I recently heard on NPR that scientists are starting to publish their studies that failed to replicate. This is unexpected, as scientists usually only share their successfully replicated studies. In the scientific method, a study is verified when it can be replicated by another research team. So, it was surprising when they found that “two-thirds of the experiments did not replicate, meaning that the scientists who repeated these studies but could not obtain the results that were found by the original research team.” By trying to replicate studies the scientists found, “that figuring out the truth is really hard.” Listening to this segment, I couldn’t help but think about failure and IT projects.
In the software development world, there is a technique called fail fast. Failing fast means that problems show themselves immediately and fail visibly. This visible failure allows the team to fix a few small bugs instead of trying to fix a very big problem where no one knows how deep it goes. Failing fast is also encouraged because it keeps developers from getting stuck in analysis paralysis, where no one can make a decision due to fear of the effect it may have.
So, we have the benefits of investigating “failure” in the scientific community and we have to fail fast in software development but what does it mean to fail from a project management standpoint? One point of view from the NPR interview I found interesting was that instead of saying that a study “failed,” the scientist interviewed said that maybe both studies were right. That under one condition the study passes but change the conditions just slightly and it cannot be replicated. This is very true for IT projects. You may try to apply the exact same technique for one customer where the project was a success, but applied to a different customer, the project leans toward failure.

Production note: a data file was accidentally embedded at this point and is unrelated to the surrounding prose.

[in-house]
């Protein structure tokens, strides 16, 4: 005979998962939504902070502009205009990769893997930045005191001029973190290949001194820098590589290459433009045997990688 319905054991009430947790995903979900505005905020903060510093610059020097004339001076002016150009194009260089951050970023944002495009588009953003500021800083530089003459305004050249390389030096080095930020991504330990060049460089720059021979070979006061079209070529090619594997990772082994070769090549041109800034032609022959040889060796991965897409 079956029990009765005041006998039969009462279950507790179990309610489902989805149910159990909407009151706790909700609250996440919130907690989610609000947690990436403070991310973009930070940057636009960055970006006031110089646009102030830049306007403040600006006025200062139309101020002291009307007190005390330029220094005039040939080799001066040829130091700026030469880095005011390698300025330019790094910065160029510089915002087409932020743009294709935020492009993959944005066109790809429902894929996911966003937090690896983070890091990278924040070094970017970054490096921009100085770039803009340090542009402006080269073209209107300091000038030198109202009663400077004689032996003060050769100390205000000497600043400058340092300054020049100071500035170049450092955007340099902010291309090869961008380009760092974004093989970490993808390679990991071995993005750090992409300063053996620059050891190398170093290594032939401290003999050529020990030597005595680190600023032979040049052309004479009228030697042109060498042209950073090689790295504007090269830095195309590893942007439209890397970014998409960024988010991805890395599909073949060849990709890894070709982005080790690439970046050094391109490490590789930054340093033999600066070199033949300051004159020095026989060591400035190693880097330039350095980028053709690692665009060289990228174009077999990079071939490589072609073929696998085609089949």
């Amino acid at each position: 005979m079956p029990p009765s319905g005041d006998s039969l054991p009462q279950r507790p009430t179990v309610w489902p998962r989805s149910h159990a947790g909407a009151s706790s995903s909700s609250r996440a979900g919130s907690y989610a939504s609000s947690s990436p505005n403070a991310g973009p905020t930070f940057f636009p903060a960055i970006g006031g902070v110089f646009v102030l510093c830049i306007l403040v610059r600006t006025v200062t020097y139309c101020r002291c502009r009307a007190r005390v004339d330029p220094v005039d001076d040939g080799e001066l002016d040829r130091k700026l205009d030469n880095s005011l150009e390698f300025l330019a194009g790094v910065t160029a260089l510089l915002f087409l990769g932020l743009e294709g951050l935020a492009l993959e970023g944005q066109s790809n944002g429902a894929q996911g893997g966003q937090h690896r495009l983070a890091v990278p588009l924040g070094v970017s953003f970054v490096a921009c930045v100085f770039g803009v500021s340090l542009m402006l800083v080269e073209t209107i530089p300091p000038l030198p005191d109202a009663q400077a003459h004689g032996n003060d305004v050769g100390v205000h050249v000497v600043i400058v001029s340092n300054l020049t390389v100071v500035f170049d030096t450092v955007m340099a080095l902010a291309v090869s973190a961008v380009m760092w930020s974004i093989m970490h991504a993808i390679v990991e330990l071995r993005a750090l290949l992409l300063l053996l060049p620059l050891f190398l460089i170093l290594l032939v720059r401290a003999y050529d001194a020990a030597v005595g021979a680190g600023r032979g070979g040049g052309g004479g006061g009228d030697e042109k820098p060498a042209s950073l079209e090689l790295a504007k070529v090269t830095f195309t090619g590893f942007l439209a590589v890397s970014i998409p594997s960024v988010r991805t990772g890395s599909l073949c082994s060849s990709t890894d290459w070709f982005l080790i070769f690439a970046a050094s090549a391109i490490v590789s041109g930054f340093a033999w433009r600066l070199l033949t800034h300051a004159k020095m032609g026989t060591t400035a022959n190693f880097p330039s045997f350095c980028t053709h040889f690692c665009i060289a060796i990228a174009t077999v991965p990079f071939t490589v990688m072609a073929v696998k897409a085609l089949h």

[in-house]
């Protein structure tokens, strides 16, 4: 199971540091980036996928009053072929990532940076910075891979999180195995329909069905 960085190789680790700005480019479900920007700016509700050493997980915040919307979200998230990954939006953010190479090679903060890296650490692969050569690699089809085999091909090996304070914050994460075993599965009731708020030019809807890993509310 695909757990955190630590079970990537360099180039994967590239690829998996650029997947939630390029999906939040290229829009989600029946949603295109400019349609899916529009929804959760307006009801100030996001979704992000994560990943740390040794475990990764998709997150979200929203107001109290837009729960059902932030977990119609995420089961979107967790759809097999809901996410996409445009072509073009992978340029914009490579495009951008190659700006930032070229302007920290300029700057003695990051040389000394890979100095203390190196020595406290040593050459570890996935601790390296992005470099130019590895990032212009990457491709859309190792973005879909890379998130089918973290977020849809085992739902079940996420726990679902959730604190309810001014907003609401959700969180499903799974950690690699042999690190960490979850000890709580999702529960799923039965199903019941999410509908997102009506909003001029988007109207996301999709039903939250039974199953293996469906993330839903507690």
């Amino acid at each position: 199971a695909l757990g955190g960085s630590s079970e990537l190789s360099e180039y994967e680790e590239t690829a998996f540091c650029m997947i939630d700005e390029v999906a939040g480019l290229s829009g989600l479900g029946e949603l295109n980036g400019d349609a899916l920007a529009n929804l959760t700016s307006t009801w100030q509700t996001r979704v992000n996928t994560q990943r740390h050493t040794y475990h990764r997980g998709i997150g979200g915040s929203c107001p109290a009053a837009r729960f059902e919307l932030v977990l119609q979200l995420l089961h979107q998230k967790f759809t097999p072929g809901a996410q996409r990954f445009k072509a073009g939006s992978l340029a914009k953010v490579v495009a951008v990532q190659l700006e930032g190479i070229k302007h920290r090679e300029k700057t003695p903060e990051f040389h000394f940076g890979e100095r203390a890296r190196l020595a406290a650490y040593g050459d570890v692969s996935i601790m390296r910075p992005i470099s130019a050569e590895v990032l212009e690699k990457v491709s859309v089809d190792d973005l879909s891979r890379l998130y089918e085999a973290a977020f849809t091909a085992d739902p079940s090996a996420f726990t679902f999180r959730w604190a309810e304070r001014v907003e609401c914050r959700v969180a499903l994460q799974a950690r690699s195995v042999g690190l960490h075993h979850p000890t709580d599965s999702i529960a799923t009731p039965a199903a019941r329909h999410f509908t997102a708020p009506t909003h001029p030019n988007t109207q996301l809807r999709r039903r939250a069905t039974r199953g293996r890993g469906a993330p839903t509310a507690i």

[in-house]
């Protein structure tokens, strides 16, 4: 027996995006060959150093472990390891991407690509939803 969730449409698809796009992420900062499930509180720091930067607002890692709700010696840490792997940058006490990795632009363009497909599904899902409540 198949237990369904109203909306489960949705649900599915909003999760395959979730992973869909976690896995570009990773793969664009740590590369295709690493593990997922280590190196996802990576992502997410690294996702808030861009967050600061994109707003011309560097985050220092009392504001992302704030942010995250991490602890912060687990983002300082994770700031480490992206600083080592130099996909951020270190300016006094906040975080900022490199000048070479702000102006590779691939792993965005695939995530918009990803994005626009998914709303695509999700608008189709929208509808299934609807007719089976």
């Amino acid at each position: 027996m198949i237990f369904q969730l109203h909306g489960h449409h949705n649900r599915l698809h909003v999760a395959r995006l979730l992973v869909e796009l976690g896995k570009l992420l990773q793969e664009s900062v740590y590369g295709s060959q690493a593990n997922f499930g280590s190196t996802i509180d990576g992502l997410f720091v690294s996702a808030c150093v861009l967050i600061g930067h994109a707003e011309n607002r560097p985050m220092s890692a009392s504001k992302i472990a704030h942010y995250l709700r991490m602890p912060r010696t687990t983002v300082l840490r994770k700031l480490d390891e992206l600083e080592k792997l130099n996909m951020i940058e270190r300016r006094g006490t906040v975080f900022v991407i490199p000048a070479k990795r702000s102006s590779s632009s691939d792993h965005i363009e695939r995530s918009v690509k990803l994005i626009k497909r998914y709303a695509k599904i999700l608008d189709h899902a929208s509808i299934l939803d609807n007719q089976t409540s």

For example, consider this. You successfully implemented an IT project where your team used an Agile methodology. The customer enjoyed participating in the Agile process and accepted the idea of working software over comprehensive documentation. You take this success to start an IT project with a new customer but they are struggling. The new customer begins to think that you don’t understand their needs and aren’t delivering what they asked for. What are the conditions? This customer has never used Agile before. The industry they are in requires detailed documentation first and getting approval before moving forward to make sure the design is in compliance. You determine that the customer would be more comfortable with a Waterfall approach. Could Agile have been used on this project? Yes, but if the customer isn’t comfortable learning it or trying it then it will fail.
Even though we have all these tools such as the PMBOK Guide, Project Management certifications, lessons learned, and Microsoft Project (wink wink), we are not guaranteed to succeed. Projects are made of people and each person is their own unique “condition” to the study. By recognizing that, along with failing quickly within the project, we can hopefully bring it to a successful outcome.
In the way that the scientific community provides anonymous safe havens to post failures and lessons learned, companies should offer the same space for their employee’s projects. Lessons Learned is a major step at the end of a project, but by providing a searchable archive of lessons learned, by project type, we can hopefully avoid future failures.
Have you ever experienced a project failure? Do you use lessons learned to replicate project success? Let me know in the comments below.